The Boundary Stone’s main bar includes a stained glass version of the D.C. flag. (Fritz Hahn/The Post)

Located near Big Bear Cafe and Rustik Tavern, the homey tavern fills part of the old Sylvan Theatre near Rhode Island Avenue and First Street NW, an area that’s underserved in terms of places to meet up and grab a beer. That’s changing, thanks to three bartenders -- brothers Gareth and Matt Croke and Colin McDonough -- who live in the neighborhood and decided they wanted to work there, too.

Boundary Stone has a great feel. The comfortable interior is designed to create the illusion that it’s been there for years. The decor covers the checklist of trends: pressed-tin ceiling, polished concrete floors, exposed brick walls, reclaimed wood, exposed light bulbs and a heavy oak bar. There are some wonderful touches throughout, including a stained-glass rendering of the D.C. flag, some strategically placed TVs for Sunday football viewing, and a neon-lit CD jukebox packed with alternative, classic rock and punk albums. (Even better, it’s free.)

My favorite part is the glowing neon sign of the Sylvan Theatre lighting up the block again as it did before 1965, when the theater closed.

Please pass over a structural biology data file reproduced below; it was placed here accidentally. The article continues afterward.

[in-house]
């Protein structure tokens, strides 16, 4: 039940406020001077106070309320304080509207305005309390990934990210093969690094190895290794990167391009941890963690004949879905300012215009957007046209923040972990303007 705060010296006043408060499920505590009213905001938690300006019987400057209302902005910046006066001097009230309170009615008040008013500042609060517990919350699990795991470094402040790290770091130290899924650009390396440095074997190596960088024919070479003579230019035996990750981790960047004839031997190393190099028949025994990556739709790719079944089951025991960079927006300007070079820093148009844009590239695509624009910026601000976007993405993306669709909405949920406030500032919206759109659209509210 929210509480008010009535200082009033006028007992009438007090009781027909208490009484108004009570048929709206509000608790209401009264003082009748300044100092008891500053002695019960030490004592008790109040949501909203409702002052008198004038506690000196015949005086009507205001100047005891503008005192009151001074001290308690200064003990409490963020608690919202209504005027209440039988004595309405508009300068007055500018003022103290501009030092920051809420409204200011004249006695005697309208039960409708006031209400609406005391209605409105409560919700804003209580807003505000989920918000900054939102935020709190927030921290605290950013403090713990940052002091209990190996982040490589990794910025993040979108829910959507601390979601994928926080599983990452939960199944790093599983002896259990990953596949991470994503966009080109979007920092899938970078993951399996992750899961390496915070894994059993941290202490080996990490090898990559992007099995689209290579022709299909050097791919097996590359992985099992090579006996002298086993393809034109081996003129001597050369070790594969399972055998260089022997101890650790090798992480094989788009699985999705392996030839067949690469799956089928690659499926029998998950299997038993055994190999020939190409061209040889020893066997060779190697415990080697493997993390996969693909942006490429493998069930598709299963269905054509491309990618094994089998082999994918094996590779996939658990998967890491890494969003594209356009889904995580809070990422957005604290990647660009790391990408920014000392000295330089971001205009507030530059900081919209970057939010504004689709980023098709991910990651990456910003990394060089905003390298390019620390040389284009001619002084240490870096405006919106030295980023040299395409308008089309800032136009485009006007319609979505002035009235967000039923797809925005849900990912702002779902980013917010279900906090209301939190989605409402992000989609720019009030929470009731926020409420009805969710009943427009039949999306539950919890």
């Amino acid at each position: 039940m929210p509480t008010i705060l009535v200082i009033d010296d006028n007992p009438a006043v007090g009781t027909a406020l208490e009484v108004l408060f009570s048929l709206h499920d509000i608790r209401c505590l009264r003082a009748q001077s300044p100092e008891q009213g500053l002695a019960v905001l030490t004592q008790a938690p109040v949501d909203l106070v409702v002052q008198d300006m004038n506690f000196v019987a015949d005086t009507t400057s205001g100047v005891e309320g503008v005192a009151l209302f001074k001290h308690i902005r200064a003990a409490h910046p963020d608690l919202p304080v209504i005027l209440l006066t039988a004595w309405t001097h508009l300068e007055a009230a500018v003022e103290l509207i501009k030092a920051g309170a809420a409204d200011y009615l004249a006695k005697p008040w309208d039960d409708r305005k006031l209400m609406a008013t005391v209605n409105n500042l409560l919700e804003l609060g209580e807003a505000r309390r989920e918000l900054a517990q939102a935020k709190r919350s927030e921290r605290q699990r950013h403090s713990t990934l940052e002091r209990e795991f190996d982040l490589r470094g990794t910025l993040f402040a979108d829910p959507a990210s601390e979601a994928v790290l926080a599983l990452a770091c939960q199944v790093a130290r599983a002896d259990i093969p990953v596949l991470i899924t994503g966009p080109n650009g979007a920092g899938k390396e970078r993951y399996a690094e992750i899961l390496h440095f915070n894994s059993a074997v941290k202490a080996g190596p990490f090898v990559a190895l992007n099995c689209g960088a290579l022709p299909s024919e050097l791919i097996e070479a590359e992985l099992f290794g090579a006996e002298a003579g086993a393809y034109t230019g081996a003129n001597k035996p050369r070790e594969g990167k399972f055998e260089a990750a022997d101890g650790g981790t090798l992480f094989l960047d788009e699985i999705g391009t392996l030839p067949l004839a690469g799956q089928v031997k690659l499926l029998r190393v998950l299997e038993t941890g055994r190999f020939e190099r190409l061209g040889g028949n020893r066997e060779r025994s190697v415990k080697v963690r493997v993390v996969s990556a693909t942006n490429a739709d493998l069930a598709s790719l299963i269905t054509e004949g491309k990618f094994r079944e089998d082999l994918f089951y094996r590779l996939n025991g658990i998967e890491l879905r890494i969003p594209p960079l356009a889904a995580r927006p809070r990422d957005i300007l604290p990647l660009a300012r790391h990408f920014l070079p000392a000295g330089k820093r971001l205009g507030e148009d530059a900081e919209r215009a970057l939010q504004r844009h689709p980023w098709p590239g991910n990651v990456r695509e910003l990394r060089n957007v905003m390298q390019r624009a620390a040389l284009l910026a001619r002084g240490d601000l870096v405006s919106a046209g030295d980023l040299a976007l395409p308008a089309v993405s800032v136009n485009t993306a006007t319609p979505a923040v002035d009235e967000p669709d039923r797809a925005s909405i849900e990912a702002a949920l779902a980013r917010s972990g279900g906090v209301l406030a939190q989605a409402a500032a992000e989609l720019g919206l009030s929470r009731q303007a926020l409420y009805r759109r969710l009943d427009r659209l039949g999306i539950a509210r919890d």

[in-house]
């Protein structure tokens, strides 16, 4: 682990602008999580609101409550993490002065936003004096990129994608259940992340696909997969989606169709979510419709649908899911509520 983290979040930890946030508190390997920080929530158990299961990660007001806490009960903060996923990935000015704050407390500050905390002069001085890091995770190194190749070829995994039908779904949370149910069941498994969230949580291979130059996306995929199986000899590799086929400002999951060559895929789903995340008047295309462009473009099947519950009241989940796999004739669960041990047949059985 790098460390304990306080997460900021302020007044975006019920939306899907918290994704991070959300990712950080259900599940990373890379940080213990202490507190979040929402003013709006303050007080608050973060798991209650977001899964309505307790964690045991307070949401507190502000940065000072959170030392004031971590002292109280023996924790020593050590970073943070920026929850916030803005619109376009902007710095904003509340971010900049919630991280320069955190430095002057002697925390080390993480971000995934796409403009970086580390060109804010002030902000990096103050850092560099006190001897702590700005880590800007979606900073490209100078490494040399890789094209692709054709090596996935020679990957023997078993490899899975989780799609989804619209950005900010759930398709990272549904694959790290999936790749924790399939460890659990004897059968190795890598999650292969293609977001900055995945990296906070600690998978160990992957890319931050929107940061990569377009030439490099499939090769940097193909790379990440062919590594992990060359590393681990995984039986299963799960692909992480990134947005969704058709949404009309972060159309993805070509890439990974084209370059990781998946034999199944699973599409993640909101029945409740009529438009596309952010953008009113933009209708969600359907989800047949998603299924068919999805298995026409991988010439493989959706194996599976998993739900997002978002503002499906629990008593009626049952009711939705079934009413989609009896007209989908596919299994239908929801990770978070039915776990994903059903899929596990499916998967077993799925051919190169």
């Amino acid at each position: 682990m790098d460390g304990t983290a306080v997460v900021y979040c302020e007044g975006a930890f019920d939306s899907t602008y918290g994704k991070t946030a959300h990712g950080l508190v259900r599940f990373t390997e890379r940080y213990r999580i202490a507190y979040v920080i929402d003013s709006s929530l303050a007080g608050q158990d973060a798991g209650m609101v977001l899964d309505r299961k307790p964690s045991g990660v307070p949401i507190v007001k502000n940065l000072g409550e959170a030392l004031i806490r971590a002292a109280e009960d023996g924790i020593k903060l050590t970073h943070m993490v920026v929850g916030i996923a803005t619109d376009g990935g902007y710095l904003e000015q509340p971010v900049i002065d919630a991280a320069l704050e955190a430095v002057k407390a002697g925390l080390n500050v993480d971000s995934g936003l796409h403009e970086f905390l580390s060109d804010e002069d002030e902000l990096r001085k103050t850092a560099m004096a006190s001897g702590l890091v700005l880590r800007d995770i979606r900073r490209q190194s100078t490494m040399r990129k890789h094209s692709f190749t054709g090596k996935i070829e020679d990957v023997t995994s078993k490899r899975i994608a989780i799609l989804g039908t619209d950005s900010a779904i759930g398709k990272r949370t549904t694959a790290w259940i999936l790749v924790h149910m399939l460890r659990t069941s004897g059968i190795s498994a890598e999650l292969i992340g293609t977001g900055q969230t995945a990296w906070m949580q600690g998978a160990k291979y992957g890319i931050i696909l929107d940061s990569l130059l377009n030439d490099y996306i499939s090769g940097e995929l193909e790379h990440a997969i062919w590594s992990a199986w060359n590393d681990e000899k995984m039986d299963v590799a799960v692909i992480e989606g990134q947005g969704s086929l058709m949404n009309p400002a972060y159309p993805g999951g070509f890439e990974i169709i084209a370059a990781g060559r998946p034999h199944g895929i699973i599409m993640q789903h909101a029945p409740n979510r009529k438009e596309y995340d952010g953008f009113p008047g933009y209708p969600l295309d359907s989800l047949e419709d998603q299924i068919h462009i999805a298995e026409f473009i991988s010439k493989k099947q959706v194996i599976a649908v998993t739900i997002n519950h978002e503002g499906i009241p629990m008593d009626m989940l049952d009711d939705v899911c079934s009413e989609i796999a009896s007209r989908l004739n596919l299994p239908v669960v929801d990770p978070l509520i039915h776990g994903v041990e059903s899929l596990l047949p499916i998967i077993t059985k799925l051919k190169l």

The alley next to the bar had been slated to be outdoor seating, but the owners enclosed the space to make a dining room. With the Dutch door that opens out onto the sidewalk, it reminds me of a stable. Weathered blonde wood, formerly used as snowfencing, covers the front and rear walls, and the space is full of cool little seating nooks.

Imperial pints of Guinness and 16-ounce tallboys of Busch Light share space on the beer menu. There’s also draft Dogfish Head, Yuengling and DC Brau, and cans from Avery, 21st Amendment, Brooklyn, Tecate and, uh, Stroh’s. Stroh’s is the cheap option, at $3; most other beers are between $5 and $6.

Menu-wise, Boundary Stone welcomes folks looking for Americana comfort food -- deviled eggs, fried pickles, spicy nuts, beer-can chicken made with DC Brau -- and it’s sure to appeal to vegetarians and vegans, too. There’s hot honey “wings” of seitan and fantastically crunchy arancini with fresh veggies mixed in its fried risotto.

Boundary Stone might not always be as crowded as it has been this week, but the packed house is a good sign for both the bar and the neighborhood.

The alley adjacent to the Boundary Stone has been enclosed and turned into the pub’s dining room. (Fritz Hahn/The Post)